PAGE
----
Why High-Income Earners Are Living Paycheck to Paycheck
A six-figure income can go a long way in easing financial stress. But unfortunately, it doesn’t eliminate the risk of living paycheck to paycheck.
It’s easy to associate those who make a modest salary or work in a low-paying job with a “paycheck to paycheck” lifestyle. But, a study from Nielsen Global Consumer Insights is changing the game. The study found that one in four families making $150,000 or more are living a similar lifestyle.
Lifestyle Inflation: The Rich Man’s Kryptonite
There’s a concept that even some wealthy people have trouble understanding – it’s not how much you make that matters, but how much you spend that matters.
If you make $500,000 a year, but your annual expenses total $450,000, you’re completely maxing out your lifestyle. Doing this means that you will never reach your full financial potential. That’s because you’re eroding 90% of your money just as fast as you’re making it.
High-income earners routinely suffer from lifestyle inflation. I’ve seen it happen more times than I can count – people start earning more money, and in turn, slowly start upgrading their lifestyle. Before they know it, lifestyle “creep” has sprinted out of control and has them completely handcuffed.
Lifestyle inflation generally goes toward things that don’t bring much value to your family’s financial life, either. This means things like expensive homes, cars, traveling, and just plain old foolish spending. It’s great to have and do all these things, but what’s not great is winding up house poor and car poor.
A better use for that excess money would be to invest in yourself, or in your most important financial goals.
Wealth Erosion Overload
Buying “things” are only the start of lifestyle inflation. They’re the roots that sprout all the other eroding factors.
For example, say you buy a home worth $1.2 million. Pile on top of just that the mortgage, property taxes, utilities, and general upkeep, and you could easily add another $50,000 to your annual expenses. Expensive items aren’t only expensive to buy, they’re expensive to own.
Owning expensive things is an easy way to erode your income. Then, consider all the other eroding factors on top of this that you’ll encounter – economic inflation, taxes, lost opportunity cost, planned obsolescence, and more.
Be Reasonable, Not Lavish
So, how can you avoid finding yourself in this very situation?
Simple – live reasonably, not lavishly.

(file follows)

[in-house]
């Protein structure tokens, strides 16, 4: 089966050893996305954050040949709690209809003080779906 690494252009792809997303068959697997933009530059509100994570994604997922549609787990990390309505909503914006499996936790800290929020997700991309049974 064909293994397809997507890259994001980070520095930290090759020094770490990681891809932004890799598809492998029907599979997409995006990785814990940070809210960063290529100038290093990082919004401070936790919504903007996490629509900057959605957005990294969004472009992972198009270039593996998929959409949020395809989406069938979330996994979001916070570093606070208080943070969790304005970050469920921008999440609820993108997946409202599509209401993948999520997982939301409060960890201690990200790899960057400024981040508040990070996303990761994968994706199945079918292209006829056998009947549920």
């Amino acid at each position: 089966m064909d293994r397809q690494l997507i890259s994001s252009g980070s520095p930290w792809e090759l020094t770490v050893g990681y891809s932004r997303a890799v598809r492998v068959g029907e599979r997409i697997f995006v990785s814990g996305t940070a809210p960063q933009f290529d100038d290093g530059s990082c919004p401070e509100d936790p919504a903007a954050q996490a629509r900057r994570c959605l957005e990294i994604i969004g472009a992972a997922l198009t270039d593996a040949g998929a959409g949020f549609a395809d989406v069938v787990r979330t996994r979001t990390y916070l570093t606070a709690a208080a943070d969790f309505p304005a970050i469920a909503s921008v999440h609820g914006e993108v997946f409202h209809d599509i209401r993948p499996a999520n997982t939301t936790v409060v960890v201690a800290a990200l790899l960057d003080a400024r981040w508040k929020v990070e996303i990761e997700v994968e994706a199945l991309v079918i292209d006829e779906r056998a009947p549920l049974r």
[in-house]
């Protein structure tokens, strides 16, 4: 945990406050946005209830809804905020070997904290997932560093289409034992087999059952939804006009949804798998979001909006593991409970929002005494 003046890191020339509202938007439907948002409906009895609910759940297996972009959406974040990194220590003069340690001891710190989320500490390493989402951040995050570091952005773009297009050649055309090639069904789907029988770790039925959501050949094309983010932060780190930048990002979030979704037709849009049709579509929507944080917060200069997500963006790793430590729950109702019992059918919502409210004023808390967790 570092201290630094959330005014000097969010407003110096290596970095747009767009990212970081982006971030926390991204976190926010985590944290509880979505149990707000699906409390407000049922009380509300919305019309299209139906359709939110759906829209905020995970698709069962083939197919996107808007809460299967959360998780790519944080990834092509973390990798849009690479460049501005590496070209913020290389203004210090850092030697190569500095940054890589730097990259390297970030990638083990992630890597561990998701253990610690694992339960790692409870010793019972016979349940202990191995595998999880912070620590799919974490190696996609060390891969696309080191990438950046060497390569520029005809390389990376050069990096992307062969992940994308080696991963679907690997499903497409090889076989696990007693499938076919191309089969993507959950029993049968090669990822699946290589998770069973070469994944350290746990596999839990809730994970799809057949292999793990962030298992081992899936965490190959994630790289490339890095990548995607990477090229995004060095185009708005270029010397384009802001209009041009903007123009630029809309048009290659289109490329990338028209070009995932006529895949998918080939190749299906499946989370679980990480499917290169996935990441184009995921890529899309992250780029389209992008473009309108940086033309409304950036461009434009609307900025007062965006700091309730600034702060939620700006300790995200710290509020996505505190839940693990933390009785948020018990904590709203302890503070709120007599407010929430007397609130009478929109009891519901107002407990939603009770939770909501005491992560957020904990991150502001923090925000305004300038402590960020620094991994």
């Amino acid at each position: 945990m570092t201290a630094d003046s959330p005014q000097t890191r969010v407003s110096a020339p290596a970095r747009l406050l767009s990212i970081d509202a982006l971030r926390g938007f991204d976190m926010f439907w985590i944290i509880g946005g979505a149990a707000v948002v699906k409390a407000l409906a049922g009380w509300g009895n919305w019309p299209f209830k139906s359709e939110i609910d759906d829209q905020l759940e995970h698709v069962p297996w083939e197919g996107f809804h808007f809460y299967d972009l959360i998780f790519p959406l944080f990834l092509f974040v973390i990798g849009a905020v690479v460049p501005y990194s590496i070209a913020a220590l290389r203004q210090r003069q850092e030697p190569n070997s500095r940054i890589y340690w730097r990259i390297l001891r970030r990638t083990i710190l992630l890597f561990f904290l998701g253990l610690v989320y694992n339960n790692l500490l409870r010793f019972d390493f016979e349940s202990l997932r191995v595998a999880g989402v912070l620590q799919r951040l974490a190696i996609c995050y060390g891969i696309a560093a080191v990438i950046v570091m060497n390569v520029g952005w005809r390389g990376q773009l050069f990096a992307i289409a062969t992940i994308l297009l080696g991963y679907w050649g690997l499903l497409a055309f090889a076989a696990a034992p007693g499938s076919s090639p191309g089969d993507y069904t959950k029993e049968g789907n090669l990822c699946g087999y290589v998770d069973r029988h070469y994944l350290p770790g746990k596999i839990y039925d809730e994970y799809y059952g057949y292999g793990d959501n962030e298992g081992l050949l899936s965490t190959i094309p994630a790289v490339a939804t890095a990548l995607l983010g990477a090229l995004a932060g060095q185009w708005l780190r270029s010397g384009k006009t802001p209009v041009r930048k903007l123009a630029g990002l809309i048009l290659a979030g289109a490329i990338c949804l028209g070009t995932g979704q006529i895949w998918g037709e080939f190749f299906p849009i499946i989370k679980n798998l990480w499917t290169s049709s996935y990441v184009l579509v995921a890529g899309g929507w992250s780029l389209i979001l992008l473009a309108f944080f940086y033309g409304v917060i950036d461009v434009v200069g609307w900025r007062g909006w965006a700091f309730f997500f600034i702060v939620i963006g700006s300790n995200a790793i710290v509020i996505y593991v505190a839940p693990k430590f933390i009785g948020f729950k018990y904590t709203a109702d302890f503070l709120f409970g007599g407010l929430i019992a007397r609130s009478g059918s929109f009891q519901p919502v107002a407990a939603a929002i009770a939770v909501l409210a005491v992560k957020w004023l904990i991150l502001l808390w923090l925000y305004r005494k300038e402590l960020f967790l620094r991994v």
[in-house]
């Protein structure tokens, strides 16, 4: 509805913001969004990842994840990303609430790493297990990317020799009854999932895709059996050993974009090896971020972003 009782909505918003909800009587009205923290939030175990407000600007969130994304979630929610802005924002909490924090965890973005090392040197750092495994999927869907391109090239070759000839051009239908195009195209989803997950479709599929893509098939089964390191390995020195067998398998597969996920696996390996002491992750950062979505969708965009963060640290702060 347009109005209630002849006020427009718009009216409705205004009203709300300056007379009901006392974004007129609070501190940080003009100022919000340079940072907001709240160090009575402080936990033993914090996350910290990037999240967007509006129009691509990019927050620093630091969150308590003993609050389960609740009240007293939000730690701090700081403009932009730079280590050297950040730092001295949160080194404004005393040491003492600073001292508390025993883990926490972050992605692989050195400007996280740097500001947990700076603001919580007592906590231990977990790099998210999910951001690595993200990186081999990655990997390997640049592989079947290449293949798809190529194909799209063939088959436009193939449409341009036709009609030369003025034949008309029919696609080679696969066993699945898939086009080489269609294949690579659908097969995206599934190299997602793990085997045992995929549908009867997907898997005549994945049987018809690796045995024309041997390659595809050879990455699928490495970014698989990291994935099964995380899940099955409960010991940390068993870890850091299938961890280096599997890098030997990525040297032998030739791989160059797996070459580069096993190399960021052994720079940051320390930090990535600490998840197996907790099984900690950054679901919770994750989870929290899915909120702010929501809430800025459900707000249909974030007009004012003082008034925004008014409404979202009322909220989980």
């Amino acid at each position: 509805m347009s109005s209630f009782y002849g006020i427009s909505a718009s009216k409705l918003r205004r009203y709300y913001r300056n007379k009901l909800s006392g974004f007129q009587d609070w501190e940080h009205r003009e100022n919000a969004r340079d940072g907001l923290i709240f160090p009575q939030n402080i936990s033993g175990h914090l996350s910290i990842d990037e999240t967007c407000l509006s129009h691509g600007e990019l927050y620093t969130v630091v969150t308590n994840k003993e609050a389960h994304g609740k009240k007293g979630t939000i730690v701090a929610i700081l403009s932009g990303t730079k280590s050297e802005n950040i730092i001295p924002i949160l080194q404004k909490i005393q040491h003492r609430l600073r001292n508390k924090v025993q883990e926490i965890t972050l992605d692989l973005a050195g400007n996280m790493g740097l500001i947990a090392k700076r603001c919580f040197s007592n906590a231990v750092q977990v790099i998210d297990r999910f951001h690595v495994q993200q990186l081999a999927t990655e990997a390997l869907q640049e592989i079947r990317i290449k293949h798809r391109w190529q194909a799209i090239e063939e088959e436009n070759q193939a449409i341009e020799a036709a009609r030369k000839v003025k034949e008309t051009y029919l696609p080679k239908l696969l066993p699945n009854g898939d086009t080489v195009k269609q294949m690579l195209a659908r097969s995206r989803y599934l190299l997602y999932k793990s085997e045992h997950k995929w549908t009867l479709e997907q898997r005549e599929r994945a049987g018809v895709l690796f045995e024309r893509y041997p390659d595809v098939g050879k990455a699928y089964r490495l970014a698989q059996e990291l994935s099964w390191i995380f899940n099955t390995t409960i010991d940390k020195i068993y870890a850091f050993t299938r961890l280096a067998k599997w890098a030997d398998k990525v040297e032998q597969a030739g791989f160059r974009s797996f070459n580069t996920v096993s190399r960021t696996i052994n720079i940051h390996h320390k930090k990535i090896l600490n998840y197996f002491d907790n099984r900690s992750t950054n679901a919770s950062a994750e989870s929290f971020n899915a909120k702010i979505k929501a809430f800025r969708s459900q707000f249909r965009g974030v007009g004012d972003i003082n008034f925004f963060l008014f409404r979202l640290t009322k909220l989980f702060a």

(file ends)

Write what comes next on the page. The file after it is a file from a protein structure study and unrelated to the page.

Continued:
This is something that I try to instill in all my clients, even the wealthy entrepreneurs that I work with. Actually, this mantra is probably more important for them than anyone, because they have the most to lose.
Now, I’m not saying that I expect you to live in a tiny home, drive an old, beat-up car, never take a vacation, and never purchase something that you want. There’s absolutely no shame in indulging – I’m all about working hard, playing hard, and being able to enjoy the finer things in life.
After all, the goal is to be able to live the life you want.
But to do that, you have to abide by some simple rules to ensure that happens. These include spending less than you make, paying for things in cash rather than financing everything you own to make a purchase, not racking up high-interest debt, saving at least 15% of your income, protecting yourself and your assets, and remembering that slow and steady wins the race.
There’s something very important that I’ve learned from coaching clients over the last 14 years – the ones who understand that it’s the simple, boring disciplines that hold the secrets for getting and staying wealthy, are the ones who reach their full financial potential.
Why Does It Matter to You?
Living paycheck to paycheck is a possibility for anyone – whether you make $50,000 or $5 million. That’s why, as your income grows, you have to control lifestyle inflation before it controls you.
Living the life you want requires a balancing act between growing your wealth and smart wealth management. You should always be thinking with an abundance mindset, but in the right way. It’s not about how you can use your money to buy lots of things. It’s about how you can use your money to create opportunities that allow you to grow, to help you live intentionally with your money, and that put your resources to work for you. That’s how you reach your full financial potential.